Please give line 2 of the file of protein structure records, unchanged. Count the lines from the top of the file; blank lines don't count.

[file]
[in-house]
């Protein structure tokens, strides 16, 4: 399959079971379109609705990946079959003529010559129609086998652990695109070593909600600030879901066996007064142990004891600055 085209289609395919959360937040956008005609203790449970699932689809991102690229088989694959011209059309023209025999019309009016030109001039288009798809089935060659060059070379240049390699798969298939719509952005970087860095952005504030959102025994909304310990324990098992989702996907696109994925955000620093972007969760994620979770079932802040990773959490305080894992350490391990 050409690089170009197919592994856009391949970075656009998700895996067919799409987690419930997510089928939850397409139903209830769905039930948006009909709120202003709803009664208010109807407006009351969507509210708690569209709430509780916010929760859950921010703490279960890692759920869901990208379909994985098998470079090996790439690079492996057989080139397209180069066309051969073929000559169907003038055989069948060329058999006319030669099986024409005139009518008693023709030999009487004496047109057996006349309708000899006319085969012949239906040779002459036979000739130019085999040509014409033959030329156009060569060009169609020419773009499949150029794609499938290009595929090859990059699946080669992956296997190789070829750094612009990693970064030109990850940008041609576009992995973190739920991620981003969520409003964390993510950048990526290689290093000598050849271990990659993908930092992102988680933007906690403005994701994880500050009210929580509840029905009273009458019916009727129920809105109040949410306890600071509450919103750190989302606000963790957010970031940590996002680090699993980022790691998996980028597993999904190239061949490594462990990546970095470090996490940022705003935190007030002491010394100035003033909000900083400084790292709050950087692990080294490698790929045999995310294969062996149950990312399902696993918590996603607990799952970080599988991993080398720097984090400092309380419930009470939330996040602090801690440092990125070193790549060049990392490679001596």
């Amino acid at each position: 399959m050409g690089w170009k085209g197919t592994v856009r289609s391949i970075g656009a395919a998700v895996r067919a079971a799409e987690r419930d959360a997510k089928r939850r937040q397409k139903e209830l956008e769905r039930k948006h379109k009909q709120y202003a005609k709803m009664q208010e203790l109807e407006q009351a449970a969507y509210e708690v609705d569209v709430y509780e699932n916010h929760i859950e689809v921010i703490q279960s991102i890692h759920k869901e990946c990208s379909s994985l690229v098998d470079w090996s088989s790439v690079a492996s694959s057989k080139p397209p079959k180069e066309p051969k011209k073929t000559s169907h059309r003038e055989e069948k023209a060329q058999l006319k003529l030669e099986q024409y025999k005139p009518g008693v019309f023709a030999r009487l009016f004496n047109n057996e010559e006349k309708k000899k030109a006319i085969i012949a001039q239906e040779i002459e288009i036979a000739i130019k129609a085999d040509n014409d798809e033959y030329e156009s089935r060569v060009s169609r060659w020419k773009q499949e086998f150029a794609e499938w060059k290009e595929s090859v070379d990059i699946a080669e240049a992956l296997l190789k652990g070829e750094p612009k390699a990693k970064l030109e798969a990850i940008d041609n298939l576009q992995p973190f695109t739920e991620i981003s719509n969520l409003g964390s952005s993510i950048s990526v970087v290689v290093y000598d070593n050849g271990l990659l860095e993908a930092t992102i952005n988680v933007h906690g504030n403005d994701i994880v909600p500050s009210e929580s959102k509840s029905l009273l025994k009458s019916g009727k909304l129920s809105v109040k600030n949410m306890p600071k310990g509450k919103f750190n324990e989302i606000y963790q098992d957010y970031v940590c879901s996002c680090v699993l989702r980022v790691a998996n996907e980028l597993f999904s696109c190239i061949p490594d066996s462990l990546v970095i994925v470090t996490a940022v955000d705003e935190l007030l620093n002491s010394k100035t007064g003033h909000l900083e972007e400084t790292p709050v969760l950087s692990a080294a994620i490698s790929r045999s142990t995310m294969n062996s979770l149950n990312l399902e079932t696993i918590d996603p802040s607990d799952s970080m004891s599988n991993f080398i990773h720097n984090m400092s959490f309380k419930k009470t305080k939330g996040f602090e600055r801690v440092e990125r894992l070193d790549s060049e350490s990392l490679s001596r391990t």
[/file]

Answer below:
């Protein structure tokens, strides 16, 4: 399959079971379109609705990946079959003529010559129609086998652990695109070593909600600030879901066996007064142990004891600055 085209289609395919959360937040956008005609203790449970699932689809991102690229088989694959011209059309023209025999019309009016030109001039288009798809089935060659060059070379240049390699798969298939719509952005970087860095952005504030959102025994909304310990324990098992989702996907696109994925955000620093972007969760994620979770079932802040990773959490305080894992350490391990 050409690089170009197919592994856009391949970075656009998700895996067919799409987690419930997510089928939850397409139903209830769905039930948006009909709120202003709803009664208010109807407006009351969507509210708690569209709430509780916010929760859950921010703490279960890692759920869901990208379909994985098998470079090996790439690079492996057989080139397209180069066309051969073929000559169907003038055989069948060329058999006319030669099986024409005139009518008693023709030999009487004496047109057996006349309708000899006319085969012949239906040779002459036979000739130019085999040509014409033959030329156009060569060009169609020419773009499949150029794609499938290009595929090859990059699946080669992956296997190789070829750094612009990693970064030109990850940008041609576009992995973190739920991620981003969520409003964390993510950048990526290689290093000598050849271990990659993908930092992102988680933007906690403005994701994880500050009210929580509840029905009273009458019916009727129920809105109040949410306890600071509450919103750190989302606000963790957010970031940590996002680090699993980022790691998996980028597993999904190239061949490594462990990546970095470090996490940022705003935190007030002491010394100035003033909000900083400084790292709050950087692990080294490698790929045999995310294969062996149950990312399902696993918590996603607990799952970080599988991993080398720097984090400092309380419930009470939330996040602090801690440092990125070193790549060049990392490679001596």